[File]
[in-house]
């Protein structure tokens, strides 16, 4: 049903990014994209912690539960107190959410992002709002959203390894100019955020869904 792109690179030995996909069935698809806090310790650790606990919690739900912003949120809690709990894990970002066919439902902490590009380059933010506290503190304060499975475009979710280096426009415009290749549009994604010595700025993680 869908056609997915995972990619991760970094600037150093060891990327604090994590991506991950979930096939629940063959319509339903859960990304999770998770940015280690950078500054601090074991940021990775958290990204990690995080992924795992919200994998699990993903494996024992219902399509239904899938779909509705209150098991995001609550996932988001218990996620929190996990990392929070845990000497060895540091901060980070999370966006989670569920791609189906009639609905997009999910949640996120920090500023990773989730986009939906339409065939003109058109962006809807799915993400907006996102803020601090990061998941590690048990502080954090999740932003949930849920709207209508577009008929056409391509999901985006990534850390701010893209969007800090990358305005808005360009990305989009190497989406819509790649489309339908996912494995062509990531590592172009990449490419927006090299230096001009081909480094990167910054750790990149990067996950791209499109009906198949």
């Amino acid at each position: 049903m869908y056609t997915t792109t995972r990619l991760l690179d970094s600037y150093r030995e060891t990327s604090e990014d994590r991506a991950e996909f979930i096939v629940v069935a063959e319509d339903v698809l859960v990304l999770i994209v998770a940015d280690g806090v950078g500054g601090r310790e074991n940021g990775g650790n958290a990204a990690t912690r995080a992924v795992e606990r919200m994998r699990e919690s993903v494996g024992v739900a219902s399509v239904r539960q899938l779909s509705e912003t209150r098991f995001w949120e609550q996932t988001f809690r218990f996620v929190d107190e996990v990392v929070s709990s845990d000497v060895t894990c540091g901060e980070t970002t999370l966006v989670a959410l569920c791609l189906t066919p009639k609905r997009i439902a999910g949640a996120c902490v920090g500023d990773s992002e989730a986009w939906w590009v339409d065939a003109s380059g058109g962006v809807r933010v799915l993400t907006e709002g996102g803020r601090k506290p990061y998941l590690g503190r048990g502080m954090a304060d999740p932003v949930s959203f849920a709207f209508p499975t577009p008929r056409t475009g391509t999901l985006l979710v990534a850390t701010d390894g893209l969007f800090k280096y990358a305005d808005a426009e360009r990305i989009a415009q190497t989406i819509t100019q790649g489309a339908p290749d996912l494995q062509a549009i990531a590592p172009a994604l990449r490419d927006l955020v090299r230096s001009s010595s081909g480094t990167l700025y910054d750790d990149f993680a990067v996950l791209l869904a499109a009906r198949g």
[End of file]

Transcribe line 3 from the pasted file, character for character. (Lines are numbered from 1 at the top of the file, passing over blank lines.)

């Amino acid at each position: 049903m869908y056609t997915t792109t995972r990619l991760l690179d970094s600037y150093r030995e060891t990327s604090e990014d994590r991506a991950e996909f979930i096939v629940v069935a063959e319509d339903v698809l859960v990304l999770i994209v998770a940015d280690g806090v950078g500054g601090r310790e074991n940021g990775g650790n958290a990204a990690t912690r995080a992924v795992e606990r919200m994998r699990e919690s993903v494996g024992v739900a219902s399509v239904r539960q899938l779909s509705e912003t209150r098991f995001w949120e609550q996932t988001f809690r218990f996620v929190d107190e996990v990392v929070s709990s845990d000497v060895t894990c540091g901060e980070t970002t999370l966006v989670a959410l569920c791609l189906t066919p009639k609905r997009i439902a999910g949640a996120c902490v920090g500023d990773s992002e989730a986009w939906w590009v339409d065939a003109s380059g058109g962006v809807r933010v799915l993400t907006e709002g996102g803020r601090k506290p990061y998941l590690g503190r048990g502080m954090a304060d999740p932003v949930s959203f849920a709207f209508p499975t577009p008929r056409t475009g391509t999901l985006l979710v990534a850390t701010d390894g893209l969007f800090k280096y990358a305005d808005a426009e360009r990305i989009a415009q190497t989406i819509t100019q790649g489309a339908p290749d996912l494995q062509a549009i990531a590592p172009a994604l990449r490419d927006l955020v090299r230096s001009s010595s081909g480094t990167l700025y910054d750790d990149f993680a990067v996950l791209l869904a499109a009906r198949g």